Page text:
Um, yeah, those, those two main, uh, things you’re looking to do if you’re trying to determine, we get so many, uh, questions and, uh, feel free, send them in through social and, uh, through other channels. And, uh, we love making sure, it’s actually pretty interesting how many products now we’ve been able to, um, take a closer look at to look at ingredients and such. Uh, but what you’re looking to do is, again, avoid calories. Um, you’re gonna find extremely low calorie numbers in stuff like black coffee and tea. Um, technically, you know, we consider those not to be, um, things that will break your fast. They’re fast friendly, in other words, um, specifically because they don’t spike your blood glucose or insulin levels. And that in particular is what’s going to shut down the fat burning benefits associated with your intermittent fast. Um, and that, that second one about, you know, will it increase my glucose or insulin levels?

Rich LaFountain, PhD: (33:52)

Uh, that one can involve a little bit of a deeper dive on the ingredients label. Um, so yeah, definitely those are some, uh, some of the, the basics to keep in mind. Um, we get a lot of questions about, like, again, things like gum and, you know, even cough drops I think was a recent one we got. Um, again, if they have are low calorie sugar free gum usually is okay, you’re, uh, looking for things that are not gonna contain, uh, specific artificial sweeteners, which I know, uh, Dr. P you’re, um, there’s, there’s at least three or four that you’re familiar with that can cause this, you know, insulin response because they taste sweet and it signals your brain to release insulin at the, uh, GI tract. Um, I dunno if you wanna yeah. Elaborate on those ones in particular.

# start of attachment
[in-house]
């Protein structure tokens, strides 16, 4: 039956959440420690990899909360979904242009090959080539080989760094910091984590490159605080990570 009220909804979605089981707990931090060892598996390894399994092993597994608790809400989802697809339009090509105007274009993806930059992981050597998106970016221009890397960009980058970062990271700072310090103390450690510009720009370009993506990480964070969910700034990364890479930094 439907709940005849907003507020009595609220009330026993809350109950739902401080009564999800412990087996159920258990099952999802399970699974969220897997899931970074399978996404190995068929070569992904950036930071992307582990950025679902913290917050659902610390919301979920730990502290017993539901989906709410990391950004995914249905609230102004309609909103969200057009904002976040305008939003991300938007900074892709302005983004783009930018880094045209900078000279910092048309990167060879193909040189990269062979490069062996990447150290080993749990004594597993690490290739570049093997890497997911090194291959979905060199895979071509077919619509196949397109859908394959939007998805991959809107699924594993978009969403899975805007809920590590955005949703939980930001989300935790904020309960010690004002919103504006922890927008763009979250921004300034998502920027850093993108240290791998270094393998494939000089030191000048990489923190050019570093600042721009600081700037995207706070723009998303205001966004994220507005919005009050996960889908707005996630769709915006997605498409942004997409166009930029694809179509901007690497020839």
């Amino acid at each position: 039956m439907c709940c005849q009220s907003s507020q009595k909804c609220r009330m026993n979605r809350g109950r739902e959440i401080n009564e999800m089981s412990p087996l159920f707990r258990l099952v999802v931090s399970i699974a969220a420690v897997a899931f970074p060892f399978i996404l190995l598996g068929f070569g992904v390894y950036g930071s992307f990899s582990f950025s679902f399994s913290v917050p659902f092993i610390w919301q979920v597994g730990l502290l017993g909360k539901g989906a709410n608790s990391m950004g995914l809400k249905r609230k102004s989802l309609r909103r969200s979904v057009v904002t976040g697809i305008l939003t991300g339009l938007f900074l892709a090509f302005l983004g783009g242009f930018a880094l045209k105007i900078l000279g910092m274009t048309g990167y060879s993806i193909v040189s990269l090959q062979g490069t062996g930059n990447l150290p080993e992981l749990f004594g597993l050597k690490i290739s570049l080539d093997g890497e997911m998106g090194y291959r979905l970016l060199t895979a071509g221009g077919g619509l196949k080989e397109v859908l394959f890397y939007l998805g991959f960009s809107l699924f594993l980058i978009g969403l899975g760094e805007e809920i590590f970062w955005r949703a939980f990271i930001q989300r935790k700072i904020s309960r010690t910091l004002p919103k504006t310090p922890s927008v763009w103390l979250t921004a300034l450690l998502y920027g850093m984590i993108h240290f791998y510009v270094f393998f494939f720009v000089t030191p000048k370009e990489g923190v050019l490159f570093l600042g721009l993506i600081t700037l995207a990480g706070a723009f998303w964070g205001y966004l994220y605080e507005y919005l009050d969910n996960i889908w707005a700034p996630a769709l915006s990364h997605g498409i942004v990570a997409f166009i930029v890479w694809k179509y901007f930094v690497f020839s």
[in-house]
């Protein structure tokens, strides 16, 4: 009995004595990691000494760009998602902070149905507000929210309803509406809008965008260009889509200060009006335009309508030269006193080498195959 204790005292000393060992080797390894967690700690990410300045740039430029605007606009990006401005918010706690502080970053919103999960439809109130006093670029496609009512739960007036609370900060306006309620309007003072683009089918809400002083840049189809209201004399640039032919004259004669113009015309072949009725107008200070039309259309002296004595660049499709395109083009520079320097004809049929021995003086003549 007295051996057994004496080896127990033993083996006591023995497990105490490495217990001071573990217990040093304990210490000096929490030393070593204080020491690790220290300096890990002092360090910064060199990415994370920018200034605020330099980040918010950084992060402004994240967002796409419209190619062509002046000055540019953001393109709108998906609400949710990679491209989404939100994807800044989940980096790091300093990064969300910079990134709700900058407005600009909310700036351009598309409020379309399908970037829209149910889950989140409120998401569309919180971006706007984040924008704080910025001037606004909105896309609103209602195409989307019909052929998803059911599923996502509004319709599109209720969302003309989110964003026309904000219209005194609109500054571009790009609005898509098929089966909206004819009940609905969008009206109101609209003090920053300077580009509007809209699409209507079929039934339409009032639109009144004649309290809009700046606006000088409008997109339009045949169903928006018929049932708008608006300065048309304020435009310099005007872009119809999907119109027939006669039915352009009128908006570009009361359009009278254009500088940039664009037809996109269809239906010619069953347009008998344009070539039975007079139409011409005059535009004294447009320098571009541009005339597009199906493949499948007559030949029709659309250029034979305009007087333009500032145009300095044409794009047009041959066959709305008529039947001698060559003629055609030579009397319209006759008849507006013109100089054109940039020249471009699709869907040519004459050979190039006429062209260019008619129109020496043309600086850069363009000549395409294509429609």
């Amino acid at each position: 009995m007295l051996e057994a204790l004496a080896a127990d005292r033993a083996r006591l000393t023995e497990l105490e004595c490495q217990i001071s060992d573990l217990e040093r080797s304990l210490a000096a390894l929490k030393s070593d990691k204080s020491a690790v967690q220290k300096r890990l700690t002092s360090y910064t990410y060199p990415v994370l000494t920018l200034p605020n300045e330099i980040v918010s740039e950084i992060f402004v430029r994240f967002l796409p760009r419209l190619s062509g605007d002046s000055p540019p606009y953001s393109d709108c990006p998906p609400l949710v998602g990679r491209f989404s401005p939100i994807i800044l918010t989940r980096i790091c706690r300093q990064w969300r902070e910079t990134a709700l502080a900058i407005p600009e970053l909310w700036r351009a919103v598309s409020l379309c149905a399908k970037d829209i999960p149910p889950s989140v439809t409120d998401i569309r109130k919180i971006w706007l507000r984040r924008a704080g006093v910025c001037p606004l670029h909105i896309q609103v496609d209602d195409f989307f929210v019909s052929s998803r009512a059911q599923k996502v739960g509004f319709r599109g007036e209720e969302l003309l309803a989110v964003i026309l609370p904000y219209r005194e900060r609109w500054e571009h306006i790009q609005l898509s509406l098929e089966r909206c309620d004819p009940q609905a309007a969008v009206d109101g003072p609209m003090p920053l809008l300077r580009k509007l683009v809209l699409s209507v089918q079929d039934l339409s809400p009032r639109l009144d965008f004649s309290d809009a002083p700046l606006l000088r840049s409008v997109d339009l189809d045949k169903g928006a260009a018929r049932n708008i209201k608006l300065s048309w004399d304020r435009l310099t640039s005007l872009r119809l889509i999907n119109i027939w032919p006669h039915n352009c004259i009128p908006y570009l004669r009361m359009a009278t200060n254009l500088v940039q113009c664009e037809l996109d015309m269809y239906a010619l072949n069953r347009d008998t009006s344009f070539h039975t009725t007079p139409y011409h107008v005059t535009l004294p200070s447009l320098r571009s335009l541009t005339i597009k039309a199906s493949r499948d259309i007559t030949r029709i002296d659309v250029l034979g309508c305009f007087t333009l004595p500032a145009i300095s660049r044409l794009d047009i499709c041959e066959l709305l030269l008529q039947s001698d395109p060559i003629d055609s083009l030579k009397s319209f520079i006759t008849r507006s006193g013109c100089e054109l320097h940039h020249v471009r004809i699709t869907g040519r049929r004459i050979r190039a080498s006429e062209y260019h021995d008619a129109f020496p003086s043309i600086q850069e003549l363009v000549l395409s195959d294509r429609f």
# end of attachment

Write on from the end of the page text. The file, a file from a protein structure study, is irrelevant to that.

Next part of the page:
Dr. Naomi Parrella, MD: (34:48)

Well, so I think, um, basically what we’re saying is anything that causes your body to have to respond to what you put into it, like with regards to your hormone response. So if you put certain foods in your body, your body has to respond to it because you’re signaling to the body and the body has to respond. So if you are, uh, causing your body to focus on what you are putting in your body, it’s going to change it. So artificial sweeteners, specifically things like sucralose, which is Splenda, has been shown in several studies that it can cause your insulin to increase. Insulin is a hormone in the body that’s naturally produced. We need insulin to survive. And insulin basically tells your body to store. It’s a building hormone, it’s a growth hormone. So if you eat things that cause your insulin to go up, your body goes into storage mode.